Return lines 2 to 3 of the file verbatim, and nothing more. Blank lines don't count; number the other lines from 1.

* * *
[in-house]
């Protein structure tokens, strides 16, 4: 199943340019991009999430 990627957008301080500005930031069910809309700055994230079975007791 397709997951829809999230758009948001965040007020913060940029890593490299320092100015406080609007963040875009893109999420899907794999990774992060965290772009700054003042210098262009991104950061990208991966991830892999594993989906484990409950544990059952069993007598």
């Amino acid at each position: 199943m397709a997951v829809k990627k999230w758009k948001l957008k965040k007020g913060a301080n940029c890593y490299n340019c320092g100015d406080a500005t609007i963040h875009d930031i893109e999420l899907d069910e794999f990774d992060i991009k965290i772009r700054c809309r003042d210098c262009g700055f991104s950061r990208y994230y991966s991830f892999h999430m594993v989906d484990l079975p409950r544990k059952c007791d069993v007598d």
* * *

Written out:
């Protein structure tokens, strides 16, 4: 199943340019991009999430 990627957008301080500005930031069910809309700055994230079975007791 397709997951829809999230758009948001965040007020913060940029890593490299320092100015406080609007963040875009893109999420899907794999990774992060965290772009700054003042210098262009991104950061990208991966991830892999594993989906484990409950544990059952069993007598």
């Amino acid at each position: 199943m397709a997951v829809k990627k999230w758009k948001l957008k965040k007020g913060a301080n940029c890593y490299n340019c320092g100015d406080a500005t609007i963040h875009d930031i893109e999420l899907d069910e794999f990774d992060i991009k965290i772009r700054c809309r003042d210098c262009g700055f991104s950061r990208y994230y991966s991830f892999h999430m594993v989906d484990l079975p409950r544990k059952c007791d069993v007598d």